Rod Copes, a former Harley Davidson manager has been hired as president of North America (based in US); Pierre Terblanche, head of the industrial design team was snagged from Ducati; James Young, head — engines has worked in Triumph, and was hired in UK. Simon Warburton, head — product planning and strategy (new projects) also comes from Triumph. Mark Wells, head — programme (new projects) and Ian Wride, worked on Enfield's Classic and Continental GT models while they were with the design firm 'Xenophya.' Both have now joined Royal Enfield at its UK tech centre. Lal also realises that good marketing is as important as fine engineering. Which is why he recently hired Rudratej Singh from consumer business giant Unilever. Singh joined as president in January 2015. 

Lal draws inspiration from global brands. Two of the most studied examples are the Mini Cooper and Porsche, both of which are very focussed and conscious about not diluting core DNA. 

When Lal was a student in the 1990s in the UK, small cars were poorly designed when compared to the mid-size and larger cars. Then came the Mini, which changed the paradigm and made small cars really fun to drive. "That's what I want from Royal Enfield — to make mid-weight motorcycles fun to drive, yet retain its DNA," he says. "Royal Enfield is not bought for pure acceleration nor for fuel efficiency, but it has a stature and legacy," says former CEO Ravichandran. "There are no bells and whistles associated with it, but there is purity and purpose built into it." 

From bikes to trucks

Lal turned his attention to trucks in 2006 after turning around Royal Enfield. The group pushed hard for a breakthrough in the truck business. The ambition wasn't to be a good No. 3, but challenge No. 1. "We figured that we had the brand, but didn't have financial muscle, technology and the distribution. It was an uphill task." He struck an alliance with Volvo, which also brought in equity.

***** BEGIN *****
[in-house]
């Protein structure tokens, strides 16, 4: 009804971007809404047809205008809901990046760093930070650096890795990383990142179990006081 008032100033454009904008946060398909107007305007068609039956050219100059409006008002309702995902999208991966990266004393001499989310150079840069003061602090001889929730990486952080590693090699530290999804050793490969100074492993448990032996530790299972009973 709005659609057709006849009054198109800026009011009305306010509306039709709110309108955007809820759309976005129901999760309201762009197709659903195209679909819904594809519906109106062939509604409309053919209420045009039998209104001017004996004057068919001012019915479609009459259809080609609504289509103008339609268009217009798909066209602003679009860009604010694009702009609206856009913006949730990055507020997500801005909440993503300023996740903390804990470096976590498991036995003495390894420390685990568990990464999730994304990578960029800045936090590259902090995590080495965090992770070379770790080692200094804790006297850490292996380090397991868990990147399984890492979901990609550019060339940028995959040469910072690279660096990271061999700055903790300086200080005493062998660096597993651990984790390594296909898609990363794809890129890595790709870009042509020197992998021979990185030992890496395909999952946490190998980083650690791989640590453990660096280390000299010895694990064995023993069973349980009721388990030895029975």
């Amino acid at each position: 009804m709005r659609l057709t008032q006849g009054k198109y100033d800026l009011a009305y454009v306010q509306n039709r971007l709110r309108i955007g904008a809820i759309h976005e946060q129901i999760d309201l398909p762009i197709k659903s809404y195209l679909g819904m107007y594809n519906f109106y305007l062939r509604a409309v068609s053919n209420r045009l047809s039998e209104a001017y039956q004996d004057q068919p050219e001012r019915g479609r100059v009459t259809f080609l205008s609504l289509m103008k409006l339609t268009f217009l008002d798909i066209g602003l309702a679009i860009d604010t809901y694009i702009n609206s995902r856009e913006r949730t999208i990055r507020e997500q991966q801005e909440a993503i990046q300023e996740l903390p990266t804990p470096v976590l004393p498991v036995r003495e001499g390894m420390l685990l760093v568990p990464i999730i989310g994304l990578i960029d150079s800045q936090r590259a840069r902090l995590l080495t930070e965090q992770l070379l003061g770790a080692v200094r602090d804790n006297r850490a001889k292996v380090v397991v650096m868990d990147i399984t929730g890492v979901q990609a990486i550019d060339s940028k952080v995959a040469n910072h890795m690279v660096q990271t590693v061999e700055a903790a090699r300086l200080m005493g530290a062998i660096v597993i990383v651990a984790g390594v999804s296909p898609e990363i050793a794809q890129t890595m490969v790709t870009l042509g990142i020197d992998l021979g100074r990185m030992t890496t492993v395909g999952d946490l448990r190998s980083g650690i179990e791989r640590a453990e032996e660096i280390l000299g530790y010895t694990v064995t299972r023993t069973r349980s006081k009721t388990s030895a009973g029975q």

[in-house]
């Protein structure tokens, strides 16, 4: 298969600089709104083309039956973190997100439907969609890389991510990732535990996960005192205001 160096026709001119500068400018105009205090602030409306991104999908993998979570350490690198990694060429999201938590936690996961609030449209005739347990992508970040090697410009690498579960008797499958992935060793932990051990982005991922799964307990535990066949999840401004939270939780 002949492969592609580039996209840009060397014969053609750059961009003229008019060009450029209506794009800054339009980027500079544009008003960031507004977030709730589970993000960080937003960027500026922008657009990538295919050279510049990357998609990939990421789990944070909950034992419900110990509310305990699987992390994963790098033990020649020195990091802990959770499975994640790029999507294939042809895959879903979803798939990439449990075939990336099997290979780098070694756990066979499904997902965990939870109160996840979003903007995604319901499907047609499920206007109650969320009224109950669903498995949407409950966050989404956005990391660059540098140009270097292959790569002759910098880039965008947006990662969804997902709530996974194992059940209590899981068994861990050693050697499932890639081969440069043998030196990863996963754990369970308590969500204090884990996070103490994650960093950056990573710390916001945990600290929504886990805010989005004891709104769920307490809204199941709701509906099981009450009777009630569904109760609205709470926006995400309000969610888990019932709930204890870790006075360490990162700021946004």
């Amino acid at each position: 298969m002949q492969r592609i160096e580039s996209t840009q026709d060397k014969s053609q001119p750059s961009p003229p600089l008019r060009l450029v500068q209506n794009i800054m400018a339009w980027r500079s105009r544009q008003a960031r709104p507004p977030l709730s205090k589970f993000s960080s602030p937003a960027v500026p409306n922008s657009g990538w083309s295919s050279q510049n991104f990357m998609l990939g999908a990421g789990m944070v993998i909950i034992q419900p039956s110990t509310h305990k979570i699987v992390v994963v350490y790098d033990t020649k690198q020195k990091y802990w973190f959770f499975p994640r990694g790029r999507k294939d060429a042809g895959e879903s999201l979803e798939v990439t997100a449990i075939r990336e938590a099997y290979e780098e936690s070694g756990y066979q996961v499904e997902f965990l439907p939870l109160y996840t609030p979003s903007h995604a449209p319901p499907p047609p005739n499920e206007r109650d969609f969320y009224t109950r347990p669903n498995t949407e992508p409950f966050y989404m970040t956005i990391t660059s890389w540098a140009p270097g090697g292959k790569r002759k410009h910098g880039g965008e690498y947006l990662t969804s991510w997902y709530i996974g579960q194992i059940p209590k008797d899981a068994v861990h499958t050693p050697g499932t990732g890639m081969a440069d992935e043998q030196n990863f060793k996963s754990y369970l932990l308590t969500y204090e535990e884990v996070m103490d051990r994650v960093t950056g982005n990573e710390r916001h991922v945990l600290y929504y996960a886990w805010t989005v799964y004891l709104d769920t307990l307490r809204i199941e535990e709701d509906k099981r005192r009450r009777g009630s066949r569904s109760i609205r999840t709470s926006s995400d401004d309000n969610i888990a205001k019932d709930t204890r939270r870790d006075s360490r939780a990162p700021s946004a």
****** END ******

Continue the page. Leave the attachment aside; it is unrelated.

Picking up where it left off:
"As Eicher plus Volvo, we can do much more than what Eicher could do alone," he says. "I would rather have half of a much larger pie." Eicher and Volvo hold 54.4% and 45.6% respectively in the joint venture VE Commercial Vehicles (VECV). This alliance too has led to shareholder value creation. 

"VECV too managed to create a world class portfolio in medium and heavy trucks through the pro-series range. This will contribute to the overall growth in the next few years," says Mishra of JM Financial Institutional Securities. Market experts also believe that Volvo will have to pay a substantial premium if it wants control of the business, resulting in windfall gains for shareholders of Eicher Motors. "This is reflected in the stock price of Eicher Motors," one analyst says. 

Lal says share price is an animal he does not understand. "What could be a flavour of the day, may not be tomorrow. We need to do well and maintain fundamentals," he says. Shareholders won't complain. As long as Lal takes care of the bikes, share prices will take care of themselves. 

Sunday, August 16, 2015